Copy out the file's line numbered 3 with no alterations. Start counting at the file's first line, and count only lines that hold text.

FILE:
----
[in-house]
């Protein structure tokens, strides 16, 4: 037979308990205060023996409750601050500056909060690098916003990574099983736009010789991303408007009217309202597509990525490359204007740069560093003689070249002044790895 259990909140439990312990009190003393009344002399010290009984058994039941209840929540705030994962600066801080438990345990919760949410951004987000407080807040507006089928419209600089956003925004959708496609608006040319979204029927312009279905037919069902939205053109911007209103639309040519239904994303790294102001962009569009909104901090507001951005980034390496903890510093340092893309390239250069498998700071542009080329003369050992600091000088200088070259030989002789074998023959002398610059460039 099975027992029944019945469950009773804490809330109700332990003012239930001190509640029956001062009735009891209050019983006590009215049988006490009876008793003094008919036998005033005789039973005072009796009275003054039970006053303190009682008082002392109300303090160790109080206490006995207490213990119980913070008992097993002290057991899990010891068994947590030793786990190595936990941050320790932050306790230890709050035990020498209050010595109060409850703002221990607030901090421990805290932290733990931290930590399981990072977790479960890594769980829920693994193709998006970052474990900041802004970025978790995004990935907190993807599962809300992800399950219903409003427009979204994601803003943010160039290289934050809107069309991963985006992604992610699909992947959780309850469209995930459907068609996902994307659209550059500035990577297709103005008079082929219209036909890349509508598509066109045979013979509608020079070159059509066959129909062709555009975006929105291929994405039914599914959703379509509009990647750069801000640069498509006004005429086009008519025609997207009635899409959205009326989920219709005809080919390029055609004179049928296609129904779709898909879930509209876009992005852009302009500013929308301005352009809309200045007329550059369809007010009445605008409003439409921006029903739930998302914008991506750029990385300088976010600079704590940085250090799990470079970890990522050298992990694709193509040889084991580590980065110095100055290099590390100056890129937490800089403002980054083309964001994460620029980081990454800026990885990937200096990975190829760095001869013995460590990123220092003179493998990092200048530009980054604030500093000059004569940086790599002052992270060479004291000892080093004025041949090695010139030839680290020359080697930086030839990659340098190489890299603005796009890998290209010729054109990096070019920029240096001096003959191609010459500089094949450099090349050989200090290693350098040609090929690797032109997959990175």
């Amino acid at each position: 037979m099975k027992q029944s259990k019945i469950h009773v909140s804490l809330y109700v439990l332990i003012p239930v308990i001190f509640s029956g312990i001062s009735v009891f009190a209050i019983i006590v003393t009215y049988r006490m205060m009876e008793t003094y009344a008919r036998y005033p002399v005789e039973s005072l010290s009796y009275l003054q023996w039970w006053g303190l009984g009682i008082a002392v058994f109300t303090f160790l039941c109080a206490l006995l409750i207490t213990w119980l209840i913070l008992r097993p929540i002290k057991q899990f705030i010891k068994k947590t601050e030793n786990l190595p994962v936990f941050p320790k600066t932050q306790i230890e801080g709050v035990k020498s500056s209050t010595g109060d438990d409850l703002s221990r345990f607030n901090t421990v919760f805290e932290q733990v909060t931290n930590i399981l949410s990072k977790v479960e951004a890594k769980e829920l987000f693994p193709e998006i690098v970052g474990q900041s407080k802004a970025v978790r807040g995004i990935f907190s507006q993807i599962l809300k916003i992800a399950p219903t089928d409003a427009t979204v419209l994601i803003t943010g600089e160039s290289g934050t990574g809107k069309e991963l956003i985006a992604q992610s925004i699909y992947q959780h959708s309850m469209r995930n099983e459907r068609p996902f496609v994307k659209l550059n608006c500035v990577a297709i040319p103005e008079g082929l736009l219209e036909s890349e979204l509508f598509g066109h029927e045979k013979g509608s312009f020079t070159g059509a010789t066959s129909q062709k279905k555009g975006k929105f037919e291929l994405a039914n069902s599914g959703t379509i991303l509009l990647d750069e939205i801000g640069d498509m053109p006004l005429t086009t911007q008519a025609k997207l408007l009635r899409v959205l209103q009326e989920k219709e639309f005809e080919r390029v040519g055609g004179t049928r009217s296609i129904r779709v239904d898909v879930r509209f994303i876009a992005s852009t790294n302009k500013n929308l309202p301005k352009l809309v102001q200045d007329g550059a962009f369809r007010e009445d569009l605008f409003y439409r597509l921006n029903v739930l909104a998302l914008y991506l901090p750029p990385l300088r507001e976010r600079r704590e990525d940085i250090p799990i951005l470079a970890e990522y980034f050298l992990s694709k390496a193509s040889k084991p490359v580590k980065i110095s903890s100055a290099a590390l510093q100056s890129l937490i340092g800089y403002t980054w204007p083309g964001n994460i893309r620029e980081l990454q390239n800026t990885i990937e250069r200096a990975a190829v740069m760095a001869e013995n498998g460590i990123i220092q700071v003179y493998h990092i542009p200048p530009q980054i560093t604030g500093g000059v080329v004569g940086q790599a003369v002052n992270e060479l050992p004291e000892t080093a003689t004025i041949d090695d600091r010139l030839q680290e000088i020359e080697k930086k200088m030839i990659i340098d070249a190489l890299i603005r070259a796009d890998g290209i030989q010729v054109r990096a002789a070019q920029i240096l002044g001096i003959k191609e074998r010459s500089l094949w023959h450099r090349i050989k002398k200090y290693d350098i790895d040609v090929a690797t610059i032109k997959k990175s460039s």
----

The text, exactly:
């Amino acid at each position: 037979m099975k027992q029944s259990k019945i469950h009773v909140s804490l809330y109700v439990l332990i003012p239930v308990i001190f509640s029956g312990i001062s009735v009891f009190a209050i019983i006590v003393t009215y049988r006490m205060m009876e008793t003094y009344a008919r036998y005033p002399v005789e039973s005072l010290s009796y009275l003054q023996w039970w006053g303190l009984g009682i008082a002392v058994f109300t303090f160790l039941c109080a206490l006995l409750i207490t213990w119980l209840i913070l008992r097993p929540i002290k057991q899990f705030i010891k068994k947590t601050e030793n786990l190595p994962v936990f941050p320790k600066t932050q306790i230890e801080g709050v035990k020498s500056s209050t010595g109060d438990d409850l703002s221990r345990f607030n901090t421990v919760f805290e932290q733990v909060t931290n930590i399981l949410s990072k977790v479960e951004a890594k769980e829920l987000f693994p193709e998006i690098v970052g474990q900041s407080k802004a970025v978790r807040g995004i990935f907190s507006q993807i599962l809300k916003i992800a399950p219903t089928d409003a427009t979204v419209l994601i803003t943010g600089e160039s290289g934050t990574g809107k069309e991963l956003i985006a992604q992610s925004i699909y992947q959780h959708s309850m469209r995930n099983e459907r068609p996902f496609v994307k659209l550059n608006c500035v990577a297709i040319p103005e008079g082929l736009l219209e036909s890349e979204l509508f598509g066109h029927e045979k013979g509608s312009f020079t070159g059509a010789t066959s129909q062709k279905k555009g975006k929105f037919e291929l994405a039914n069902s599914g959703t379509i991303l509009l990647d750069e939205i801000g640069d498509m053109p006004l005429t086009t911007q008519a025609k997207l408007l009635r899409v959205l209103q009326e989920k219709e639309f005809e080919r390029v040519g055609g004179t049928r009217s296609i129904r779709v239904d898909v879930r509209f994303i876009a992005s852009t790294n302009k500013n929308l309202p301005k352009l809309v102001q200045d007329g550059a962009f369809r007010e009445d569009l605008f409003y439409r597509l921006n029903v739930l909104a998302l914008y991506l901090p750029p990385l300088r507001e976010r600079r704590e990525d940085i250090p799990i951005l470079a970890e990522y980034f050298l992990s694709k390496a193509s040889k084991p490359v580590k980065i110095s903890s100055a290099a590390l510093q100056s890129l937490i340092g800089y403002t980054w204007p083309g964001n994460i893309r620029e980081l990454q390239n800026t990885i990937e250069r200096a990975a190829v740069m760095a001869e013995n498998g460590i990123i220092q700071v003179y493998h990092i542009p200048p530009q980054i560093t604030g500093g000059v080329v004569g940086q790599a003369v002052n992270e060479l050992p004291e000892t080093a003689t004025i041949d090695d600091r010139l030839q680290e000088i020359e080697k930086k200088m030839i990659i340098d070249a190489l890299i603005r070259a796009d890998g290209i030989q010729v054109r990096a002789a070019q920029i240096l002044g001096i003959k191609e074998r010459s500089l094949w023959h450099r090349i050989k002398k200090y290693d350098i790895d040609v090929a690797t610059i032109k997959k990175s460039s």